This is a country, Pakistan, which at the United Nations, has used specific language from Ireland’s law in its proposals to the Ad Hoc Committee on the Elaboration of Complementary Standards, in its call for an international instrument preventing the defamation of religion. You know you are doing something wrong when Pakistan is citing you as best practice for blasphemy laws.

4. We should be removing, not reinforcing, 1930s religious references in the Constitution

The blasphemy law is not a standalone issue. It is part of a pattern.

Today, under the Irish Constitution, you cannot become President or be appointed as a Judge unless you take a religious oath asking God to direct and sustain you in your work. Also, an atheist Taoiseach or Tanaiste must swear a religious oath to retain office, as they are obliged to swear the Council of State oath.

This means that up to half a million Irish people cannot take up these offices without swearing a lie. These religious declarations are contrary to Ireland’s obligations under the UN International Covenant on Civil and Political Rights.

The preamble to our Constitution states that all authority of the State comes from, and all actions of the State must be referred to, a specific god called the Most Holy Trinity. It also humbly acknowledges all of the obligations of the people of the State to a specific god called Our Lord Jesus Christ.

In Article 44, the State acknowledges that the homage of public worship is due to Almighty God and that the State shall hold His Name in reverence. This is not an assertion of the right of citizens to worship this god. It is an assertion of the right of this god to be worshipped by citizens.

The Constitution also contains other references to this god. Article 6 states that all powers of government derive, under God, from the people. Article 40 makes blasphemy an offence. The last line of the Constitution dedicates the Constitution to the glory of God and the honour of Ireland.

Our national parliament recognises the supposed rights of this god by starting each day’s business with a prayer to it. This prayer explicitly asks this god to direct the actions of our parliamentarians, so that their every word and work may always begin from and be happily ended by Christ Our Lord.

There are also other references in the Constitution to religion, as opposed to gods. We should be amending our Constitution to remove these references, because the only way for the State to protect equally the right of every citizen to freedom of religion and belief is for the State to remain neutral on such beliefs.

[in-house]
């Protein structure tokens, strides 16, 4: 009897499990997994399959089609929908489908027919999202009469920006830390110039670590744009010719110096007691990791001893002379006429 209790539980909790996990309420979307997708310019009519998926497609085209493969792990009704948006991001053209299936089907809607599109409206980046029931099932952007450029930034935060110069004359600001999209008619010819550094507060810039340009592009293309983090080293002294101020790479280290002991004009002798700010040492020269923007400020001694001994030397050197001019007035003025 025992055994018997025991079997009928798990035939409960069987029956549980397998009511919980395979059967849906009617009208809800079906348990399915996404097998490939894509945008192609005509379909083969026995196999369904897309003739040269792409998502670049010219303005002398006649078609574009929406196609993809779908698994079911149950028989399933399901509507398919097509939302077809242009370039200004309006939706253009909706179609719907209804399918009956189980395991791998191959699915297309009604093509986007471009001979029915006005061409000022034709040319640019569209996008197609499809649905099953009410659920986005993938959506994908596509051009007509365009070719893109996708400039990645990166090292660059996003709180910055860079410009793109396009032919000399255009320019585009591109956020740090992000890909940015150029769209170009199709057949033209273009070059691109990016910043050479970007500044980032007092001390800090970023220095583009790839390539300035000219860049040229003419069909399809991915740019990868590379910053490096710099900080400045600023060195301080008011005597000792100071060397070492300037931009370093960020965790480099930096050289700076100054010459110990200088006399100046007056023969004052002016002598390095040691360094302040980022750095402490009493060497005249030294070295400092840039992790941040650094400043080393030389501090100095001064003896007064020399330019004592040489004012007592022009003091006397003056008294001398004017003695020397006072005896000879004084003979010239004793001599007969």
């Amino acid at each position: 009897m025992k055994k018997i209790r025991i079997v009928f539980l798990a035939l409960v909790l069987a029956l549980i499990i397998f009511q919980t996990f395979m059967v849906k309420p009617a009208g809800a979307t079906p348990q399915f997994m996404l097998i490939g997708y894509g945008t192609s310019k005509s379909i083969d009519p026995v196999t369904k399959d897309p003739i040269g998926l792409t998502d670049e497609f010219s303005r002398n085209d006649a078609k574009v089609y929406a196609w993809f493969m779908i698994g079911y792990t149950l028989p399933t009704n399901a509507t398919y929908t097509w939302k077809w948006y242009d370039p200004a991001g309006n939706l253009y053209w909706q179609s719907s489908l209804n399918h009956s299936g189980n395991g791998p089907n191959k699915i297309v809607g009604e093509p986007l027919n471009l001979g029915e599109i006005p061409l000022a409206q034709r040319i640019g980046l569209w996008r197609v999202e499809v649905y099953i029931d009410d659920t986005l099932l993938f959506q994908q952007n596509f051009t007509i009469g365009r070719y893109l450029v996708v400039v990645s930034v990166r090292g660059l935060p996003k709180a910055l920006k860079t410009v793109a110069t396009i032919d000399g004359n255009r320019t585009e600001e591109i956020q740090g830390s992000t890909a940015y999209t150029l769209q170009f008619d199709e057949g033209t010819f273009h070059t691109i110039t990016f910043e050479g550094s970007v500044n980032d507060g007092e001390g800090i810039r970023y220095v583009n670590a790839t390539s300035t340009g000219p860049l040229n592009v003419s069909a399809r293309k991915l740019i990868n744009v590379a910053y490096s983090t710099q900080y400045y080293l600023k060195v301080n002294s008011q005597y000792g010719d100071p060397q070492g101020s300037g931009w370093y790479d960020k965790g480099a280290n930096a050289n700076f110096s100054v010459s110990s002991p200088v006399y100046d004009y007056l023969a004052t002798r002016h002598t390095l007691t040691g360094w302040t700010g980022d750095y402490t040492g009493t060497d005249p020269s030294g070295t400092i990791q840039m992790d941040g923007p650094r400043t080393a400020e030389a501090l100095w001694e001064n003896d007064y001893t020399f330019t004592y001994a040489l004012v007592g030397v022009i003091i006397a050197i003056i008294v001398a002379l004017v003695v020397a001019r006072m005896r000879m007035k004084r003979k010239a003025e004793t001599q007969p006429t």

Positive Amendment about Freedom of Expression

I want to end to with a practical suggestion about the wording that the Government should put before the people in next year’s referendum.

Atheist Ireland proposed to the Constitutional Convention that Article 40.6.1 should be replaced with a positive statement about freedom of expression based on Article 10 of the European Convention on Human Rights.

This would be a more logical approach to the issue, starting by expressing the right, and then outlining the conditions for placing any restrictions on that right. The restrictions should be as minimal as possible, have a legitimate aim, and be proportional to that aim.

This is not a controversial suggestion. The Constitution Review Group already proposed it in 1996. And at the Convention, Eoin O’Dell made the same proposal when speaking as an independent expert.

The Convention Report, in the section on ‘Convention Discussion’, states that:

In terms of amending Article 40.6 of the Constitution, the suggested amendment put forward by Eoin O’Dell received broad support from across the tables. Others suggested replacing the blasphemy clause with a new incitement to hatred provision.

Yet, despite this broad support for such a positive amendment, the Convention members were not given the option to vote for it.

Instead they were restricted to choosing between (a) Removing the offence altogether, and (b) Replacing it with a new provision including incitement to religious hatred.

But we already have laws against incitement to hatred, and there is no good reason to replicate the existing problem, by introducing some of them into our Constitution.

When choosing the wording for the referendum, the Government should reflect the broad support at the Convention for a positive, Article 10 type, amendment.

Conclusion

To summarise, our Constitutional offence of blasphemy is both ridiculous and dangerous.

It is ridiculous for obvious reasons. And it is dangerous for at least four reasons:

1. Our blasphemy law silences media and incentivises outrage
2. It treats religious beliefs as more valuable than secular beliefs
3. Blasphemy laws are used to infringe on human rights around the world
4. We should be removing, not reinforcing, 1930s religious references in the Irish Constitution